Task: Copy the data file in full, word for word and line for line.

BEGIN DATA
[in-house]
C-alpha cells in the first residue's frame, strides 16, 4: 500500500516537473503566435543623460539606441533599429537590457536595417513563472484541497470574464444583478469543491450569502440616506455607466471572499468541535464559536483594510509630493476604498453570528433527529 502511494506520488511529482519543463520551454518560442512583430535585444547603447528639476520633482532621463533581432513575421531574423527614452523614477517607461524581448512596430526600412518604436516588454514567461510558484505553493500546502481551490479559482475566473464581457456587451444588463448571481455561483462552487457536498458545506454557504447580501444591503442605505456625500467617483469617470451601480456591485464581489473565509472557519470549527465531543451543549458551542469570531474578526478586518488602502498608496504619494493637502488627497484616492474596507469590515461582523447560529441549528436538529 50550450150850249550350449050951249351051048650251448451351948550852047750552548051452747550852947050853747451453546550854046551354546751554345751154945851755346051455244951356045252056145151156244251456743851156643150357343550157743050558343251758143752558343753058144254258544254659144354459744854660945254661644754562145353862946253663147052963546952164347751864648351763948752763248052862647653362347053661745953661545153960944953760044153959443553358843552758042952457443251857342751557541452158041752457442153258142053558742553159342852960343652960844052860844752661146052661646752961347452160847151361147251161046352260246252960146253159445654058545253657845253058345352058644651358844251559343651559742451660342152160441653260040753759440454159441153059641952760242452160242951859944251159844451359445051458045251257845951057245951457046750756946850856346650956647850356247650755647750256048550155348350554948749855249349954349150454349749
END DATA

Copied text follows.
[in-house]
C-alpha cells in the first residue's frame, strides 16, 4: 500500500516537473503566435543623460539606441533599429537590457536595417513563472484541497470574464444583478469543491450569502440616506455607466471572499468541535464559536483594510509630493476604498453570528433527529 502511494506520488511529482519543463520551454518560442512583430535585444547603447528639476520633482532621463533581432513575421531574423527614452523614477517607461524581448512596430526600412518604436516588454514567461510558484505553493500546502481551490479559482475566473464581457456587451444588463448571481455561483462552487457536498458545506454557504447580501444591503442605505456625500467617483469617470451601480456591485464581489473565509472557519470549527465531543451543549458551542469570531474578526478586518488602502498608496504619494493637502488627497484616492474596507469590515461582523447560529441549528436538529 50550450150850249550350449050951249351051048650251448451351948550852047750552548051452747550852947050853747451453546550854046551354546751554345751154945851755346051455244951356045252056145151156244251456743851156643150357343550157743050558343251758143752558343753058144254258544254659144354459744854660945254661644754562145353862946253663147052963546952164347751864648351763948752763248052862647653362347053661745953661545153960944953760044153959443553358843552758042952457443251857342751557541452158041752457442153258142053558742553159342852960343652960844052860844752661146052661646752961347452160847151361147251161046352260246252960146253159445654058545253657845253058345352058644651358844251559343651559742451660342152160441653260040753759440454159441153059641952760242452160242951859944251159844451359445051458045251257845951057245951457046750756946850856346650956647850356247650755647750256048550155348350554948749855249349954349150454349749